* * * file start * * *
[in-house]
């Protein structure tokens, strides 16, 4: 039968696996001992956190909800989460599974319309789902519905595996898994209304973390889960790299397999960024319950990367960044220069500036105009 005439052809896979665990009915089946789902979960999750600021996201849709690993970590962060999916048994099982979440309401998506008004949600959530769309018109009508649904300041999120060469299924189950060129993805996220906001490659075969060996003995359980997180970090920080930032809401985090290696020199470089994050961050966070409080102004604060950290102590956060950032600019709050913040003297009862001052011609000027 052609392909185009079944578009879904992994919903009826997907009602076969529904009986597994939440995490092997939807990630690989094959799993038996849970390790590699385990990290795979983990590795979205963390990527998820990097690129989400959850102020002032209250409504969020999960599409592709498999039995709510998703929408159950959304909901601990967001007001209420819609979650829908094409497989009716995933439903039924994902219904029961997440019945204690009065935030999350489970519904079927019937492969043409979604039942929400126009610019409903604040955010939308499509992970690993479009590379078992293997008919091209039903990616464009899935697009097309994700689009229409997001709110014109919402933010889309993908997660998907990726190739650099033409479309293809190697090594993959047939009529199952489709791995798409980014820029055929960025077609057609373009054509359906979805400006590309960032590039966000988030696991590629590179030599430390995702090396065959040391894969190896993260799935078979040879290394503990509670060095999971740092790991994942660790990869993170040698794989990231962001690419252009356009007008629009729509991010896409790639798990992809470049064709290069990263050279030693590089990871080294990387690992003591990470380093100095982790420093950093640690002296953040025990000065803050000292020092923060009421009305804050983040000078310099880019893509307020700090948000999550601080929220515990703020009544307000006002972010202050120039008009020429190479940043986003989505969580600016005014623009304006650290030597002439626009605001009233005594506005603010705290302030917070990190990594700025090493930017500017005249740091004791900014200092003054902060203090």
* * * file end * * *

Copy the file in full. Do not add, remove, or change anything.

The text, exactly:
[in-house]
């Protein structure tokens, strides 16, 4: 039968696996001992956190909800989460599974319309789902519905595996898994209304973390889960790299397999960024319950990367960044220069500036105009 005439052809896979665990009915089946789902979960999750600021996201849709690993970590962060999916048994099982979440309401998506008004949600959530769309018109009508649904300041999120060469299924189950060129993805996220906001490659075969060996003995359980997180970090920080930032809401985090290696020199470089994050961050966070409080102004604060950290102590956060950032600019709050913040003297009862001052011609000027 052609392909185009079944578009879904992994919903009826997907009602076969529904009986597994939440995490092997939807990630690989094959799993038996849970390790590699385990990290795979983990590795979205963390990527998820990097690129989400959850102020002032209250409504969020999960599409592709498999039995709510998703929408159950959304909901601990967001007001209420819609979650829908094409497989009716995933439903039924994902219904029961997440019945204690009065935030999350489970519904079927019937492969043409979604039942929400126009610019409903604040955010939308499509992970690993479009590379078992293997008919091209039903990616464009899935697009097309994700689009229409997001709110014109919402933010889309993908997660998907990726190739650099033409479309293809190697090594993959047939009529199952489709791995798409980014820029055929960025077609057609373009054509359906979805400006590309960032590039966000988030696991590629590179030599430390995702090396065959040391894969190896993260799935078979040879290394503990509670060095999971740092790991994942660790990869993170040698794989990231962001690419252009356009007008629009729509991010896409790639798990992809470049064709290069990263050279030693590089990871080294990387690992003591990470380093100095982790420093950093640690002296953040025990000065803050000292020092923060009421009305804050983040000078310099880019893509307020700090948000999550601080929220515990703020009544307000006002972010202050120039008009020429190479940043986003989505969580600016005014623009304006650290030597002439626009605001009233005594506005603010705290302030917070990190990594700025090493930017500017005249740091004791900014200092003054902060203090």